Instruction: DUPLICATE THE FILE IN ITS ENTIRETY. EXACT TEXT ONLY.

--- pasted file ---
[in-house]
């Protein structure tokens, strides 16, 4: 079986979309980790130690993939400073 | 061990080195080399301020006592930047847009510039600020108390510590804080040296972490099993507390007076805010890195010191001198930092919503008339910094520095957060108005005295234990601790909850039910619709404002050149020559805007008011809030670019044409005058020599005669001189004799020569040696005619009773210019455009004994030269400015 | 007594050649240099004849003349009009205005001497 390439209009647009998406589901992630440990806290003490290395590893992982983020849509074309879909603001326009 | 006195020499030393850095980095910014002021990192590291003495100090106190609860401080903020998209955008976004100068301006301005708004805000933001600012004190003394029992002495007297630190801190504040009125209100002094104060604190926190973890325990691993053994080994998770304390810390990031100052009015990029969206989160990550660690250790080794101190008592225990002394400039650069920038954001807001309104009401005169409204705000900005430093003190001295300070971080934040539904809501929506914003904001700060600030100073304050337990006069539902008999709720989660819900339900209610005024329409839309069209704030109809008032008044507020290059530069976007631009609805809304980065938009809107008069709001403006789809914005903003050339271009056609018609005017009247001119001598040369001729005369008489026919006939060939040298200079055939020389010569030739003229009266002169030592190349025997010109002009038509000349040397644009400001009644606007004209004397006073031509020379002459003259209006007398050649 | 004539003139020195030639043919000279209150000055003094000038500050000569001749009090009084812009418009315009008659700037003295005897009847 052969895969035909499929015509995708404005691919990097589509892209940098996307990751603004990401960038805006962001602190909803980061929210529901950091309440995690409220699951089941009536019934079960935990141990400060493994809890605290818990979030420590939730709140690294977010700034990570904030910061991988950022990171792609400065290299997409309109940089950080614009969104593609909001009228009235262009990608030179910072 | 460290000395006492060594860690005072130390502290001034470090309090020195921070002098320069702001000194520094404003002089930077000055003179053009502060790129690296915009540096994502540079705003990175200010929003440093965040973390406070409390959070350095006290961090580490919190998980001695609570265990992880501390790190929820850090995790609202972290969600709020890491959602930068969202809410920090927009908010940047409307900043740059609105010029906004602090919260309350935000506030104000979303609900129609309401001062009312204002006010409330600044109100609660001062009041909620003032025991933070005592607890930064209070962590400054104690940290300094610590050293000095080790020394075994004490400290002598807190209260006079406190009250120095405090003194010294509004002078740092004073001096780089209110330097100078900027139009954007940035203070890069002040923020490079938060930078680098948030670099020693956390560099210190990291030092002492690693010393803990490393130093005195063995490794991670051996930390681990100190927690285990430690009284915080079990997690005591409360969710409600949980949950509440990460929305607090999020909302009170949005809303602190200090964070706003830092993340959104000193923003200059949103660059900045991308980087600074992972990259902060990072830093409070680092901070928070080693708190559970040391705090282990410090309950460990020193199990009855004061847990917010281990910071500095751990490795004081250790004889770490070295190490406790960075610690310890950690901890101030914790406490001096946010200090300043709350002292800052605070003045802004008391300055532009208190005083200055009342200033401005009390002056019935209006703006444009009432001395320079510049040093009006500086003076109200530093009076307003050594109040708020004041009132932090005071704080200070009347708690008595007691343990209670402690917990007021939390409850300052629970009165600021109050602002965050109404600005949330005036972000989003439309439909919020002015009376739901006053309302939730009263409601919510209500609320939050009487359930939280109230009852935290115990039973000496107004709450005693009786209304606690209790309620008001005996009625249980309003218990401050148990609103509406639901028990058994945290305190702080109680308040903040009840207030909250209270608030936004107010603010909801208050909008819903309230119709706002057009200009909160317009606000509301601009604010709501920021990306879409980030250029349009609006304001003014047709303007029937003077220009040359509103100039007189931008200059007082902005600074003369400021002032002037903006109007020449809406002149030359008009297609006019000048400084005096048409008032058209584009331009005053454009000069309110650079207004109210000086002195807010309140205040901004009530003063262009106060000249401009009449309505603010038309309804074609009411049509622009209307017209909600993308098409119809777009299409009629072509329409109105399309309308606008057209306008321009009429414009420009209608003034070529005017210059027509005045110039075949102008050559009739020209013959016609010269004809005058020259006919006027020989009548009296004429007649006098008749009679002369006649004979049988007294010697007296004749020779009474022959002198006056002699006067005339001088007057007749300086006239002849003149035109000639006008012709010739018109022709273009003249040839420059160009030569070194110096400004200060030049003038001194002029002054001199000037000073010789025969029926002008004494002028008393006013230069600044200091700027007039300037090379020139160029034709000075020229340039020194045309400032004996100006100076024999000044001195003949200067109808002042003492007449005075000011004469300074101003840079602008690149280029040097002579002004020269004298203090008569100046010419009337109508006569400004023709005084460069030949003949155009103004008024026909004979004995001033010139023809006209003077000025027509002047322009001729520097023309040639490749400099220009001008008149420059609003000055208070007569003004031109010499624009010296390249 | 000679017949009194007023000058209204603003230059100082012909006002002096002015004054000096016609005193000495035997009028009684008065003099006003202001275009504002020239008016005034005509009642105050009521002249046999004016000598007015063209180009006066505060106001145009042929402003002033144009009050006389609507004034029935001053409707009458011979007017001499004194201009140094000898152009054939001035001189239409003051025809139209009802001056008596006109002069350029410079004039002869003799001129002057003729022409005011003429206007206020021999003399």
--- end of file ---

[in-house]
């Protein structure tokens, strides 16, 4: 079986979309980790130690993939400073 | 061990080195080399301020006592930047847009510039600020108390510590804080040296972490099993507390007076805010890195010191001198930092919503008339910094520095957060108005005295234990601790909850039910619709404002050149020559805007008011809030670019044409005058020599005669001189004799020569040696005619009773210019455009004994030269400015 | 007594050649240099004849003349009009205005001497 390439209009647009998406589901992630440990806290003490290395590893992982983020849509074309879909603001326009 | 006195020499030393850095980095910014002021990192590291003495100090106190609860401080903020998209955008976004100068301006301005708004805000933001600012004190003394029992002495007297630190801190504040009125209100002094104060604190926190973890325990691993053994080994998770304390810390990031100052009015990029969206989160990550660690250790080794101190008592225990002394400039650069920038954001807001309104009401005169409204705000900005430093003190001295300070971080934040539904809501929506914003904001700060600030100073304050337990006069539902008999709720989660819900339900209610005024329409839309069209704030109809008032008044507020290059530069976007631009609805809304980065938009809107008069709001403006789809914005903003050339271009056609018609005017009247001119001598040369001729005369008489026919006939060939040298200079055939020389010569030739003229009266002169030592190349025997010109002009038509000349040397644009400001009644606007004209004397006073031509020379002459003259209006007398050649 | 004539003139020195030639043919000279209150000055003094000038500050000569001749009090009084812009418009315009008659700037003295005897009847 052969895969035909499929015509995708404005691919990097589509892209940098996307990751603004990401960038805006962001602190909803980061929210529901950091309440995690409220699951089941009536019934079960935990141990400060493994809890605290818990979030420590939730709140690294977010700034990570904030910061991988950022990171792609400065290299997409309109940089950080614009969104593609909001009228009235262009990608030179910072 | 460290000395006492060594860690005072130390502290001034470090309090020195921070002098320069702001000194520094404003002089930077000055003179053009502060790129690296915009540096994502540079705003990175200010929003440093965040973390406070409390959070350095006290961090580490919190998980001695609570265990992880501390790190929820850090995790609202972290969600709020890491959602930068969202809410920090927009908010940047409307900043740059609105010029906004602090919260309350935000506030104000979303609900129609309401001062009312204002006010409330600044109100609660001062009041909620003032025991933070005592607890930064209070962590400054104690940290300094610590050293000095080790020394075994004490400290002598807190209260006079406190009250120095405090003194010294509004002078740092004073001096780089209110330097100078900027139009954007940035203070890069002040923020490079938060930078680098948030670099020693956390560099210190990291030092002492690693010393803990490393130093005195063995490794991670051996930390681990100190927690285990430690009284915080079990997690005591409360969710409600949980949950509440990460929305607090999020909302009170949005809303602190200090964070706003830092993340959104000193923003200059949103660059900045991308980087600074992972990259902060990072830093409070680092901070928070080693708190559970040391705090282990410090309950460990020193199990009855004061847990917010281990910071500095751990490795004081250790004889770490070295190490406790960075610690310890950690901890101030914790406490001096946010200090300043709350002292800052605070003045802004008391300055532009208190005083200055009342200033401005009390002056019935209006703006444009009432001395320079510049040093009006500086003076109200530093009076307003050594109040708020004041009132932090005071704080200070009347708690008595007691343990209670402690917990007021939390409850300052629970009165600021109050602002965050109404600005949330005036972000989003439309439909919020002015009376739901006053309302939730009263409601919510209500609320939050009487359930939280109230009852935290115990039973000496107004709450005693009786209304606690209790309620008001005996009625249980309003218990401050148990609103509406639901028990058994945290305190702080109680308040903040009840207030909250209270608030936004107010603010909801208050909008819903309230119709706002057009200009909160317009606000509301601009604010709501920021990306879409980030250029349009609006304001003014047709303007029937003077220009040359509103100039007189931008200059007082902005600074003369400021002032002037903006109007020449809406002149030359008009297609006019000048400084005096048409008032058209584009331009005053454009000069309110650079207004109210000086002195807010309140205040901004009530003063262009106060000249401009009449309505603010038309309804074609009411049509622009209307017209909600993308098409119809777009299409009629072509329409109105399309309308606008057209306008321009009429414009420009209608003034070529005017210059027509005045110039075949102008050559009739020209013959016609010269004809005058020259006919006027020989009548009296004429007649006098008749009679002369006649004979049988007294010697007296004749020779009474022959002198006056002699006067005339001088007057007749300086006239002849003149035109000639006008012709010739018109022709273009003249040839420059160009030569070194110096400004200060030049003038001194002029002054001199000037000073010789025969029926002008004494002028008393006013230069600044200091700027007039300037090379020139160029034709000075020229340039020194045309400032004996100006100076024999000044001195003949200067109808002042003492007449005075000011004469300074101003840079602008690149280029040097002579002004020269004298203090008569100046010419009337109508006569400004023709005084460069030949003949155009103004008024026909004979004995001033010139023809006209003077000025027509002047322009001729520097023309040639490749400099220009001008008149420059609003000055208070007569003004031109010499624009010296390249 | 000679017949009194007023000058209204603003230059100082012909006002002096002015004054000096016609005193000495035997009028009684008065003099006003202001275009504002020239008016005034005509009642105050009521002249046999004016000598007015063209180009006066505060106001145009042929402003002033144009009050006389609507004034029935001053409707009458011979007017001499004194201009140094000898152009054939001035001189239409003051025809139209009802001056008596006109002069350029410079004039002869003799001129002057003729022409005011003429206007206020021999003399």